Background: Although economic evaluation has been widely recognized as a key feature of both health services and educational research, for many years there has been a paucity of such studies relevant to services for children with speech, language and communication needs (SLCN), making the application of economic arguments to the development of services difficult. Aims: The study has two aims, namely to review systematically the cost-effectiveness literature related to services for children with SLCN and to highlight key issues that need to be included in future economic effectiveness studies. Methods & Procedures: A comprehensive search of the international literature for the last 30 years was completed and the studies were evaluated against the ‘gold standard’ criteria developed by Drummond and colleagues in 1996 and 2005. Outcomes & Results: Five studies met the review inclusion criteria. All focused on young (2–11 years) children with SLCN and most compared clinic-based and parent-administered interventions. The studies provide variable levels of detail on the key elements needed, but few provided sufficient details of costs to draw comparisons across studies. Only two studies attempted to bring together costs and effectiveness data. Conclusions & Implications: The studies point to the importance of home-based and indirect intervention and, in many cases, emphasize the parental perspective. There is a need for intervention studies to include a cost dimension based on readily comparable methods of establishing unit costs and for greater use to be made of cost-effectiveness analysis more generally.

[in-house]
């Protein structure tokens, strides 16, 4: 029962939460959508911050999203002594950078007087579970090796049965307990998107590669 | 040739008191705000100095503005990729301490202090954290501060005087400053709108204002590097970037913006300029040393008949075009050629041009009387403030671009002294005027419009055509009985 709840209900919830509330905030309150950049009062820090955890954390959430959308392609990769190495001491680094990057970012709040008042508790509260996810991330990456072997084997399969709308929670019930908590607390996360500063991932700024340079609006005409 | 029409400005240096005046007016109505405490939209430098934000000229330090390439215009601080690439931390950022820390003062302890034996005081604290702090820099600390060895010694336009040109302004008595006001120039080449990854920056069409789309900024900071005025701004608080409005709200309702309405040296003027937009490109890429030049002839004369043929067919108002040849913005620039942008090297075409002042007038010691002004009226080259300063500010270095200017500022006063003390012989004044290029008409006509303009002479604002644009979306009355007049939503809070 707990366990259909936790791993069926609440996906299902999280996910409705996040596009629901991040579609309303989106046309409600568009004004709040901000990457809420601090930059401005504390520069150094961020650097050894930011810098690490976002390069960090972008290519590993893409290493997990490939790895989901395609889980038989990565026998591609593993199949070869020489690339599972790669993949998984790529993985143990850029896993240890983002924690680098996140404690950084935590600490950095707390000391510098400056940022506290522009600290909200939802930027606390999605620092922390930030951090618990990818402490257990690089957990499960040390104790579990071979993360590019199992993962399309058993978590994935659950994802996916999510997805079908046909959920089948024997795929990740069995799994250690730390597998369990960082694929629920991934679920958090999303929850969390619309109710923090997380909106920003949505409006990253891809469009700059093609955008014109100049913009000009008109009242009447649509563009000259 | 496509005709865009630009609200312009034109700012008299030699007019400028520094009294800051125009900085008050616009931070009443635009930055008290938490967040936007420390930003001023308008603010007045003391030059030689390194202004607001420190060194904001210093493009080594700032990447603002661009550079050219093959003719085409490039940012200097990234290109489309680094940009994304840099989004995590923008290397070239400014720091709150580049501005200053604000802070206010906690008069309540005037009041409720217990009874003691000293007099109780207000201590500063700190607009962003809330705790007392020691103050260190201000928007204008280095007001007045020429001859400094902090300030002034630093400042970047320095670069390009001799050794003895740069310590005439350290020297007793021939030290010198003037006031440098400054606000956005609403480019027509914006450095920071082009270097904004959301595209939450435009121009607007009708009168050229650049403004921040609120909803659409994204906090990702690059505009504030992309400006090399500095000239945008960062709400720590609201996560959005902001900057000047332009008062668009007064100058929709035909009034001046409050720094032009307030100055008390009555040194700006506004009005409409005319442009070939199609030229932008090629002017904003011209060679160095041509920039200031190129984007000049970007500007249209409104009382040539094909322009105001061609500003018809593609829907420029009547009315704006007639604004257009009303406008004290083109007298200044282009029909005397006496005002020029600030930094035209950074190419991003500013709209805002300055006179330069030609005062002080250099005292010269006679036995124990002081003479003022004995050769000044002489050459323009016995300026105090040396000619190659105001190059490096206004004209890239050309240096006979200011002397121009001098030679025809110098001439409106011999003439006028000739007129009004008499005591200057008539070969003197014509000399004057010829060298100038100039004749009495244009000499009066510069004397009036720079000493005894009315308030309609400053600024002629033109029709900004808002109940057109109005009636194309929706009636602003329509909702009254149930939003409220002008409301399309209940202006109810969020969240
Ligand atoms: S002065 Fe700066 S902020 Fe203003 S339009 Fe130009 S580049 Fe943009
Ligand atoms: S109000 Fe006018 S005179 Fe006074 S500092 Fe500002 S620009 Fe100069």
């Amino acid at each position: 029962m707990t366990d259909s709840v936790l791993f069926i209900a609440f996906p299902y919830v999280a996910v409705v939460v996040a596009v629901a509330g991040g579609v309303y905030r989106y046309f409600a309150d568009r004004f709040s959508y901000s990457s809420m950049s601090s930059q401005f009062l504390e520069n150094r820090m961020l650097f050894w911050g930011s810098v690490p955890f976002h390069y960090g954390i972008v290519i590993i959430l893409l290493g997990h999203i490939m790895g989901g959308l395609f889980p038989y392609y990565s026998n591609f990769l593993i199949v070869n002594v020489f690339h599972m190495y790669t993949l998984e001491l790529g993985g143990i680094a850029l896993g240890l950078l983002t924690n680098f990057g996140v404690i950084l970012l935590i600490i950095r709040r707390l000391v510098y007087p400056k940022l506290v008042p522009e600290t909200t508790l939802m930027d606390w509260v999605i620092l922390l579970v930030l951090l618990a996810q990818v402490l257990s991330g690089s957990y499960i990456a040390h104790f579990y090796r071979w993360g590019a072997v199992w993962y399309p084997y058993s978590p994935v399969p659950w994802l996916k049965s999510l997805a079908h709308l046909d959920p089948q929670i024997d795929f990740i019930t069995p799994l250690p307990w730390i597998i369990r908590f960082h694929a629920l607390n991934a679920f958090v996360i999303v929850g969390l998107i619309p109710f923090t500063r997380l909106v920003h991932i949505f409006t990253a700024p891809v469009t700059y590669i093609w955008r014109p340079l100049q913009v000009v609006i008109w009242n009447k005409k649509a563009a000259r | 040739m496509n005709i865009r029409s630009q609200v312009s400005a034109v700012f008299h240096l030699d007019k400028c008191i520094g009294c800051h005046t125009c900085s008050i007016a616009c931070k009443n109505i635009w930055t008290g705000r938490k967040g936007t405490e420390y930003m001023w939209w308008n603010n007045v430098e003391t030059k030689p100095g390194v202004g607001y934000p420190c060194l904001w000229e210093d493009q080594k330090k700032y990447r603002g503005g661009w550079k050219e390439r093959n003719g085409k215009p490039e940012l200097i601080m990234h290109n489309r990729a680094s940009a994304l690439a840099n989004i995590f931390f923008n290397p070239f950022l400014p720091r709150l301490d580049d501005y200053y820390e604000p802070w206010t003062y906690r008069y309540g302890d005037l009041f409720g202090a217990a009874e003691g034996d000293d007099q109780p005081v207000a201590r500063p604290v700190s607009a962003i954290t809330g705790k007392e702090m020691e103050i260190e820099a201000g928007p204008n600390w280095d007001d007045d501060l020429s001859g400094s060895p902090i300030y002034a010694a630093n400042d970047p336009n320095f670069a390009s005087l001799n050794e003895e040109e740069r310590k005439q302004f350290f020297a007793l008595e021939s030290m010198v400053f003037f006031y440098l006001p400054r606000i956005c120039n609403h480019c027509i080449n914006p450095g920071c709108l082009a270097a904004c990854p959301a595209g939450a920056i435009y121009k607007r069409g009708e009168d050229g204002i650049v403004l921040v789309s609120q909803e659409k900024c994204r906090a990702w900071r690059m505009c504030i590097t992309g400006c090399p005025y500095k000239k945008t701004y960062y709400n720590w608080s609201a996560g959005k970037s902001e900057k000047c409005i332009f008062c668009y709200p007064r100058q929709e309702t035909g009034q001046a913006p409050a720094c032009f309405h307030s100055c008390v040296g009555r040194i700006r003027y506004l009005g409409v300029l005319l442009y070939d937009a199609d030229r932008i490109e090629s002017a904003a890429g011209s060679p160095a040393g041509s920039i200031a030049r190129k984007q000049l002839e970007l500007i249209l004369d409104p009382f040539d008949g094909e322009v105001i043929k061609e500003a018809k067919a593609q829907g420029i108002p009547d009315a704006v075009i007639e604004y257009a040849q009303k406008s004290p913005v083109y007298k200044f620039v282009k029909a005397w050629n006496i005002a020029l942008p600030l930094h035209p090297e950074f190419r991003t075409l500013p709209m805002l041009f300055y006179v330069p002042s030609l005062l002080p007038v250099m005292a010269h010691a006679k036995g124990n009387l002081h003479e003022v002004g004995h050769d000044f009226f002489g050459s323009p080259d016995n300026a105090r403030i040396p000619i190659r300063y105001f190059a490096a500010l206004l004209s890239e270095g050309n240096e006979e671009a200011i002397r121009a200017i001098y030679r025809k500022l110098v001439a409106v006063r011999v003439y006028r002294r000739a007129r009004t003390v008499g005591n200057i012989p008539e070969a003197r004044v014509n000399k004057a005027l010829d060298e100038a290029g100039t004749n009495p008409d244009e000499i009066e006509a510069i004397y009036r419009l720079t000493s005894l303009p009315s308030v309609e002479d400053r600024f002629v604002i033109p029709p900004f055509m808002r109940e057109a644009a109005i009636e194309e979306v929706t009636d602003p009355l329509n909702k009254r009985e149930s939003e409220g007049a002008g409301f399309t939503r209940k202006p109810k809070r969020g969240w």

|International Journal of Language and Communication Disorders
|Published - 1 Jan 2012